Lloyds TSB lent a couple on benefits £20,000 even though they could not afford to repay the money, according to BBC documentary Real Story.
Lloyds TSB says it works closely with debt advice agencies
The programme says the group admitted its actions broke the Banking Code, the rules governing the behaviour of banks.
It is alleged the jobless pair were also sold an expensive loan insurance plan to protect jobs they did not have.
Lloyds TSB said the "historic case" was two years old, and that it remained a "responsible lender".
It said it later offered the couple a refund - "an offer made long before we were contacted by the BBC".
Real Story: Are banks taking advantage of their customers?
Monday, 19 July, 2004
19:30 BST on BBC One
The programme also alleges that the same branch in Burton-on-Trent encouraged a blind man to take out a loan, with a payment protection plan that ended up being worth nearly a fifth of the final loan.
He was unemployed at the time. Lloyds TSB later repaid £6,000 run up in payment protection insurance and
interest by the man.
Iain Macqueen-Sims, an independent consumer loans expert, told the programme: "You would expect this sort of behaviour from a cowboy, from a back street broker or a loan shark. One would not expect this from a major High Street bank."
The documentary says banking authorities are now deciding what action to take.
But the Banking Code Standards Board has denied that its regulations are not tough enough.
"We have strong sanctions - we can name and shame, and we can direct people to do things," the BCSB chief executive Seymour Fortescue told BBC Radio Five Live.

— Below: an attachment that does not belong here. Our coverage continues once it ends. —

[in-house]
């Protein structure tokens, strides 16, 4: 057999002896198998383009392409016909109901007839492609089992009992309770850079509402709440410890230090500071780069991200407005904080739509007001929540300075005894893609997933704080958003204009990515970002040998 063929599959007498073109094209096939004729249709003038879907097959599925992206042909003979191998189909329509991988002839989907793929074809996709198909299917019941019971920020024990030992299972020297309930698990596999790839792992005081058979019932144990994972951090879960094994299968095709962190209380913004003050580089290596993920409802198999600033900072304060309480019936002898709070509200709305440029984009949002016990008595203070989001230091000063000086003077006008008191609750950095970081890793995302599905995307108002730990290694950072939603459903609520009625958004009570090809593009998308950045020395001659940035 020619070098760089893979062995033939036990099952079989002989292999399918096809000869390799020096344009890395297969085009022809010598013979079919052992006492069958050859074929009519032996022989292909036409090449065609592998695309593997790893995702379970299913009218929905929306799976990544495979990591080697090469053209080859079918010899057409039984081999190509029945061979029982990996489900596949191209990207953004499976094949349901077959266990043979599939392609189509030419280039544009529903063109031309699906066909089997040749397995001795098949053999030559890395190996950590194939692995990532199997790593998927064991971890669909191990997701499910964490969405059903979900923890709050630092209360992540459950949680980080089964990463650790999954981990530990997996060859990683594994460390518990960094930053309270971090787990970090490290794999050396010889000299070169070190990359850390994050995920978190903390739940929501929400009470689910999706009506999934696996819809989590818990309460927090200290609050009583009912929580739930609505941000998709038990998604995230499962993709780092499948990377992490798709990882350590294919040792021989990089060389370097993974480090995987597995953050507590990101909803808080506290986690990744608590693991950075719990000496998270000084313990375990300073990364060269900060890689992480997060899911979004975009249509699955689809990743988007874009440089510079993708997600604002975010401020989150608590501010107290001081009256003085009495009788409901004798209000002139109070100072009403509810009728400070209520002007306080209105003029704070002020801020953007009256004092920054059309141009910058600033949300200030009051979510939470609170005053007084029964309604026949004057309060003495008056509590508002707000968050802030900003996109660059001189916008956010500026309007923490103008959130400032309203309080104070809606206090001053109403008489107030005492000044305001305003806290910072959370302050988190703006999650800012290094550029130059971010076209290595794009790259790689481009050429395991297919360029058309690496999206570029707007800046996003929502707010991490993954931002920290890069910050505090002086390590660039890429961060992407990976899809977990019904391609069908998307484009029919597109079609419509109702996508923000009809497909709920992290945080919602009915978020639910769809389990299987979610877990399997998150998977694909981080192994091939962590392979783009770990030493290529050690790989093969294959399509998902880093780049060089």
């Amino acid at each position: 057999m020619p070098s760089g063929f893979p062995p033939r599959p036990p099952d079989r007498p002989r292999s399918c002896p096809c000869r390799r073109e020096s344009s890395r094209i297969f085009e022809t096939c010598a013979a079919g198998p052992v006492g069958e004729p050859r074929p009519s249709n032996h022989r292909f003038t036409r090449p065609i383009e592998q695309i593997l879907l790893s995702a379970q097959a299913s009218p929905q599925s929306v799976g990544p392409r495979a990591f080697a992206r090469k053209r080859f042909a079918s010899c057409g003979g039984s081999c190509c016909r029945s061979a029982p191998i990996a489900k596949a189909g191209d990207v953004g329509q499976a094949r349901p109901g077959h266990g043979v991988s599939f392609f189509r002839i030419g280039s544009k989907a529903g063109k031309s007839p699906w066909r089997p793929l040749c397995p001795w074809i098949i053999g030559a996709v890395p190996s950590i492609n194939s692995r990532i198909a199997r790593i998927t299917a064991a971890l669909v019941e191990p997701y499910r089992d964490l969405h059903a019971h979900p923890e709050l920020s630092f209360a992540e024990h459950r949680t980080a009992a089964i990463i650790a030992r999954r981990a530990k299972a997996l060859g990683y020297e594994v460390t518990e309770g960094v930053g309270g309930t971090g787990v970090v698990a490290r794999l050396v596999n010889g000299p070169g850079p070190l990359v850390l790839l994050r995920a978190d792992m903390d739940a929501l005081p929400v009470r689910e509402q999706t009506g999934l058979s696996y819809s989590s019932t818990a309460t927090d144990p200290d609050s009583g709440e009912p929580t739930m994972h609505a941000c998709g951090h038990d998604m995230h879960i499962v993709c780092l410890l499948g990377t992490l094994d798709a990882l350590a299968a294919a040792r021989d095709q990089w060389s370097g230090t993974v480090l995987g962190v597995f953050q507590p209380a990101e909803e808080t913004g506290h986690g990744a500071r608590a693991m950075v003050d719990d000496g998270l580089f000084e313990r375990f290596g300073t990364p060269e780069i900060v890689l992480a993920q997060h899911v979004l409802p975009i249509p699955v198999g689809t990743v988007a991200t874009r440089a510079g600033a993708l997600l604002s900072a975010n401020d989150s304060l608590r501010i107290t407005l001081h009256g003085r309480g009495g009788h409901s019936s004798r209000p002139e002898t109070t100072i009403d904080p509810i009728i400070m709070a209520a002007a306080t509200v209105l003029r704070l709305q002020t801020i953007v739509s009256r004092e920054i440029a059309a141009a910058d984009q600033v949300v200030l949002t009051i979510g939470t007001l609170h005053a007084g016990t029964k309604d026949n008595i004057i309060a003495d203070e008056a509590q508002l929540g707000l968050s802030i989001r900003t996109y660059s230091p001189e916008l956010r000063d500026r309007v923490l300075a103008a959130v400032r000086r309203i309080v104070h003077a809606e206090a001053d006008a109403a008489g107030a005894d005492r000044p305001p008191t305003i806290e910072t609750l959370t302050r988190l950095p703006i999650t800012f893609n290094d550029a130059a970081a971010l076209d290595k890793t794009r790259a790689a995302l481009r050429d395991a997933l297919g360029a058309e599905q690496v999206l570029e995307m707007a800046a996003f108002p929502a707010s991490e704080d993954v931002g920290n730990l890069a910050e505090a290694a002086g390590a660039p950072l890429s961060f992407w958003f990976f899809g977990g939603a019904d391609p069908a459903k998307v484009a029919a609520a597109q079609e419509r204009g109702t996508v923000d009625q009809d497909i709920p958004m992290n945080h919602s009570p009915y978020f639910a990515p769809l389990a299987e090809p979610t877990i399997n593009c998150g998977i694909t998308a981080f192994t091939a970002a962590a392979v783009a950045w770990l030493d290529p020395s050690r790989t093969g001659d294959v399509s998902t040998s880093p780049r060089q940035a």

"The only thing we can't do is fine people, and the government report which looked at us in great detail said we were right not to seek the power to fine."
He said banks and building societies disliked being named and shamed, and that they "fight like mad to resist that".
A Lloyds TSB spokesman said: "The two customer cases mentioned in the Real Story (documentary) are historic cases relating to loans granted in 2002.
"In both cases we have worked with the Citizens Advice Bureau to review the circumstances and reach a settlement.
"In the case of (the couple) Mr & Mrs Davis, we acknowledged that while the consolidation loan helped them repay debts with other companies and reduce their monthly commitments, more could have been done to assess whether this reduced amount was affordable."
In this case, Lloyds "hadn't done everything we could have done under the Banking Code", the spokesman said.
"It is clearly not in our interest to lend money to people that cannot afford to repay it and we are committed to being a responsible lender and identifying and supporting customers in financial difficulty. "
Real Story is on BBC1 on Monday at 1930 BST.